Ex-FBI Agent Who Gambled With Public Money Receives Three Month Sentence

Posted on: August 18, 2022, 09:45h. 

Last updated on: August 18, 2022, 03:19h.

A former FBI agent who allegedly used $13.5K in federal government money to gamble at Las Vegas’ Bellagio casino was sentenced to three months in custody on Wednesday. The prosecutor and defense attorneys asked for probation with no prison time.

The Bellagio in Las Vegas
The Bellagio in Las Vegas, pictured above. It was the site of an FBI agent allegedly using public funds to gamble in a high-limit room. (Image: TripAdvisor)

US District Court Judge Gloria Navarro rejected their recommendations and sentenced Scott Carpenter, 40, of New York, to three months of incarceration. Carpenter’s attorney requested the time be spent at Carpenter’s residence rather than in a prison, according to the Las Vegas-Review Journal.

At this week’s sentencing hearing in Las Vegas federal court, Navarro scolded Carpenter, saying his action “undermines the community’s trust in law enforcement.” Navarro gave Carpender 90 days to surrender to prison officials. During that time, she will decide if he can serve his time in home confinement or at a correctional facility.

In February, Carpenter plead guilty to the conversion of government money charge. It is a misdemeanor rather than a more serious felony. Carpenter faced a maximum penalty of one year in prison, a period of supervised release, and required restitution of the money.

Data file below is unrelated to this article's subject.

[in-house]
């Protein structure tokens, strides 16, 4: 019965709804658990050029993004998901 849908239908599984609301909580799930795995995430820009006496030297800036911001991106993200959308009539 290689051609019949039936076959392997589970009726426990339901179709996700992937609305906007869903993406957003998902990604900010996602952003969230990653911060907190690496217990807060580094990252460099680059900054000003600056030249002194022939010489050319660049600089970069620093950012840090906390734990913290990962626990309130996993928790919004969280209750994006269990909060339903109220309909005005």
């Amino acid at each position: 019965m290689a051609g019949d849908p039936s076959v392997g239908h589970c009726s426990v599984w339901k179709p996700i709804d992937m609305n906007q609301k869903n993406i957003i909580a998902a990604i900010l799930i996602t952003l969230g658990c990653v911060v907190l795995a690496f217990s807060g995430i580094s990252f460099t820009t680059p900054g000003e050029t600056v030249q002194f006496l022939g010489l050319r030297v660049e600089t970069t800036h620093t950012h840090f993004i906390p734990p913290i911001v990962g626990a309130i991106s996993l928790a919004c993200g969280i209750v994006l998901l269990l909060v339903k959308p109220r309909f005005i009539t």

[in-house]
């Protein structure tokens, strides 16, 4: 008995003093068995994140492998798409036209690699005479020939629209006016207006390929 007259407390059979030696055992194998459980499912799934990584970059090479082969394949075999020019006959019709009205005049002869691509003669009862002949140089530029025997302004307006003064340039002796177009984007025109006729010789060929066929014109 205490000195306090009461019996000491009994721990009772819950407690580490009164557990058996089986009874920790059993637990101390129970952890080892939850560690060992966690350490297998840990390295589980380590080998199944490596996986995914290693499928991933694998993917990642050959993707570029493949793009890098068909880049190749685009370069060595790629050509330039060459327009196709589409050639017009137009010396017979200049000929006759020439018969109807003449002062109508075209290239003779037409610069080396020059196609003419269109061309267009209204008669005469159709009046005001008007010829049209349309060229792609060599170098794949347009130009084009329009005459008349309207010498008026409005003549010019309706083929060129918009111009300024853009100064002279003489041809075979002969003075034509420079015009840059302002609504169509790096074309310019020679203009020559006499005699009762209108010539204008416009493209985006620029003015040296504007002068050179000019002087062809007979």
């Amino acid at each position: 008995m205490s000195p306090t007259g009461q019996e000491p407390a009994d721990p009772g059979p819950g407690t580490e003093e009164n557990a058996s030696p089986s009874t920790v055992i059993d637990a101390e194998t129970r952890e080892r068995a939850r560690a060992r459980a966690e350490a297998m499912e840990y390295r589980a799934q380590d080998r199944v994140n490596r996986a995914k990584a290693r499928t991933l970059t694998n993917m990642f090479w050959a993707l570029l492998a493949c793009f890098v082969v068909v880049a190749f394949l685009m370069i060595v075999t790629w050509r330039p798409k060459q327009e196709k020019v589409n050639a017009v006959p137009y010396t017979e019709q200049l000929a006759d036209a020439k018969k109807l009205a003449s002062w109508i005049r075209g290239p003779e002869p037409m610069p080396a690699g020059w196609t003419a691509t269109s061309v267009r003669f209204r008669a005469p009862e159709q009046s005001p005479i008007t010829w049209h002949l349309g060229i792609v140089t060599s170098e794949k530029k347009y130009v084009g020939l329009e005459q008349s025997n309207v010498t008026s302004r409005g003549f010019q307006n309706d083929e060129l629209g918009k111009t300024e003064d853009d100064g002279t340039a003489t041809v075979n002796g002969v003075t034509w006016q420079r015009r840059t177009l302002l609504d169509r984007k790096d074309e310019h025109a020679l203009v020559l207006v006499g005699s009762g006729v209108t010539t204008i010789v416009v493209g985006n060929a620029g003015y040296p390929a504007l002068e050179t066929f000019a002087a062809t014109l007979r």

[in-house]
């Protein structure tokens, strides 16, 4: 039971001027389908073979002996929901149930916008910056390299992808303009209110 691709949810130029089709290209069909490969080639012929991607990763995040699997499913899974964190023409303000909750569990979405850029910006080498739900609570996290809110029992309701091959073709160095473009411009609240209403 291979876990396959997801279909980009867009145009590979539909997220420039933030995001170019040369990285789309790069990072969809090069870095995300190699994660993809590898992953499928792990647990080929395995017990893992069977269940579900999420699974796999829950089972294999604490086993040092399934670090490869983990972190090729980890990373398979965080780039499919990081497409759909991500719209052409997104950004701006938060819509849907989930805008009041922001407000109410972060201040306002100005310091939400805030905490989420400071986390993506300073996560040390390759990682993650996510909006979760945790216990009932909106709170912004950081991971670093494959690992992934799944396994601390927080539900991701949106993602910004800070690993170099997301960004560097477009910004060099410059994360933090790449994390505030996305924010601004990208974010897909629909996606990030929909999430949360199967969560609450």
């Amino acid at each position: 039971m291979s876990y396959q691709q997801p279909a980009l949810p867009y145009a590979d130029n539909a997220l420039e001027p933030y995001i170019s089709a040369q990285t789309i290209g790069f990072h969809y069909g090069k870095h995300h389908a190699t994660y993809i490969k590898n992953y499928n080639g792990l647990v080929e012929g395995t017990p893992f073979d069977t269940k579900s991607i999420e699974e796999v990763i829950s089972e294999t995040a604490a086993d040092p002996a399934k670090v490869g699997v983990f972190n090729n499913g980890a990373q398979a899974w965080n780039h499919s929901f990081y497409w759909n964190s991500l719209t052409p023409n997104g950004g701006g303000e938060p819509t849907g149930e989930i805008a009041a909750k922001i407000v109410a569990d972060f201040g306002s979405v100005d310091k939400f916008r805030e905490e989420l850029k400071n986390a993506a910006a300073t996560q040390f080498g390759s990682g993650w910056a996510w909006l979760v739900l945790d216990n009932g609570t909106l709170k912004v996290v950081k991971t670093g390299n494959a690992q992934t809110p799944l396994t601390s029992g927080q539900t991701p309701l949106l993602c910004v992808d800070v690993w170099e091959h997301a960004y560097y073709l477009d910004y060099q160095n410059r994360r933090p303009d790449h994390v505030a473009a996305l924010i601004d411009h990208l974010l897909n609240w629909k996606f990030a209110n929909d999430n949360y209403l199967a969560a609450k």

Funds Spend on High Limit Room, Bribes

In 2017, Carpenter allegedly used $13,500 of government funds to play blackjack at the Bellagio’s high limit room. He typically wagered more than $700 for each hand, the Review-Journal said. The money was lost at the gaming table.

Officials have revealed the spent money was part of the $135,000 budget given to FBI agents to investigate alleged public corruption. Some of the allotment was to pay for four agents’ expenses in Las Vegas between July 27 and 31, 2017.

Other funds were to pay for fake bribes to the targets of the government inquiry. The bribes would then be used as evidence to prosecute the suspect or suspects. Prosecutors have not announced who was the target of the corruption investigation.

One of the agents portrayed a high roller during the undercover operation. Agents also booked a cabana at The Cosmopolitan.

The casino requires cabana guests to order at least $1,500 meals and drinks. Carpenter allegedly consumed a six-pack of beer and most of a bottle of vodka while there, the report said.

After the illicit use of the cash, Carpenter confessed to officials about his illegal spending. He then began an effort at restitution, the Review-Journal said. Carpenter also acknowledged making an error but has since undergone treatment. He has left the FBI. Now, he is a “better, smarter, and more self-aware person,” the report added.

Lawyers Claim PTSD

Defense lawyers said Carpenter suffered from post-traumatic stress disorder (PTSD). He had served with the US Army’s famed 82nd Airborne Division during two tours of duty in the Iraq War.

Frank Carpenter, the defendant’s father and a New Jersey judge, wrote to the Las Vegas judge that his son was drinking because of PTSD and should be lenient.

The same country that exposed my son to PTSD is now punishing him for exhibiting symptoms of PTSD,” Frank Carpenter’s letter said, the Review-Journal reported.

The Department of Justice’s Office of Inspector General investigated the incident.